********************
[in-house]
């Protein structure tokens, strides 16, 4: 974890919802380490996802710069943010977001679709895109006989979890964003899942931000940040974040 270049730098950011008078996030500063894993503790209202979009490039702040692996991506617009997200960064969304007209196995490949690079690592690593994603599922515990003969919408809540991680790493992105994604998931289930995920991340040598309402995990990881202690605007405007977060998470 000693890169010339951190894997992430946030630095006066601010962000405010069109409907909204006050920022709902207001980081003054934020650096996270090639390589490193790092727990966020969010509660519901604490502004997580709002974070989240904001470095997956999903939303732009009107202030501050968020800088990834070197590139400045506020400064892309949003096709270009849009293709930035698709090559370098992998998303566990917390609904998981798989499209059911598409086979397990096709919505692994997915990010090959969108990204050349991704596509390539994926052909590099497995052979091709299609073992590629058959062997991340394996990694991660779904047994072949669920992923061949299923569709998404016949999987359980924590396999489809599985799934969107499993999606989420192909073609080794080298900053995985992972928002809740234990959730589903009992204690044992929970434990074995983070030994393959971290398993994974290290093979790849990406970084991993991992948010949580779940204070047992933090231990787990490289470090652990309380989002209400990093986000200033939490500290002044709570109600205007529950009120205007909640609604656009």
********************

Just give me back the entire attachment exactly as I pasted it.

[in-house]
């Protein structure tokens, strides 16, 4: 974890919802380490996802710069943010977001679709895109006989979890964003899942931000940040974040 270049730098950011008078996030500063894993503790209202979009490039702040692996991506617009997200960064969304007209196995490949690079690592690593994603599922515990003969919408809540991680790493992105994604998931289930995920991340040598309402995990990881202690605007405007977060998470 000693890169010339951190894997992430946030630095006066601010962000405010069109409907909204006050920022709902207001980081003054934020650096996270090639390589490193790092727990966020969010509660519901604490502004997580709002974070989240904001470095997956999903939303732009009107202030501050968020800088990834070197590139400045506020400064892309949003096709270009849009293709930035698709090559370098992998998303566990917390609904998981798989499209059911598409086979397990096709919505692994997915990010090959969108990204050349991704596509390539994926052909590099497995052979091709299609073992590629058959062997991340394996990694991660779904047994072949669920992923061949299923569709998404016949999987359980924590396999489809599985799934969107499993999606989420192909073609080794080298900053995985992972928002809740234990959730589903009992204690044992929970434990074995983070030994393959971290398993994974290290093979790849990406970084991993991992948010949580779940204070047992933090231990787990490289470090652990309380989002209400990093986000200033939490500290002044709570109600205007529950009120205007909640609604656009």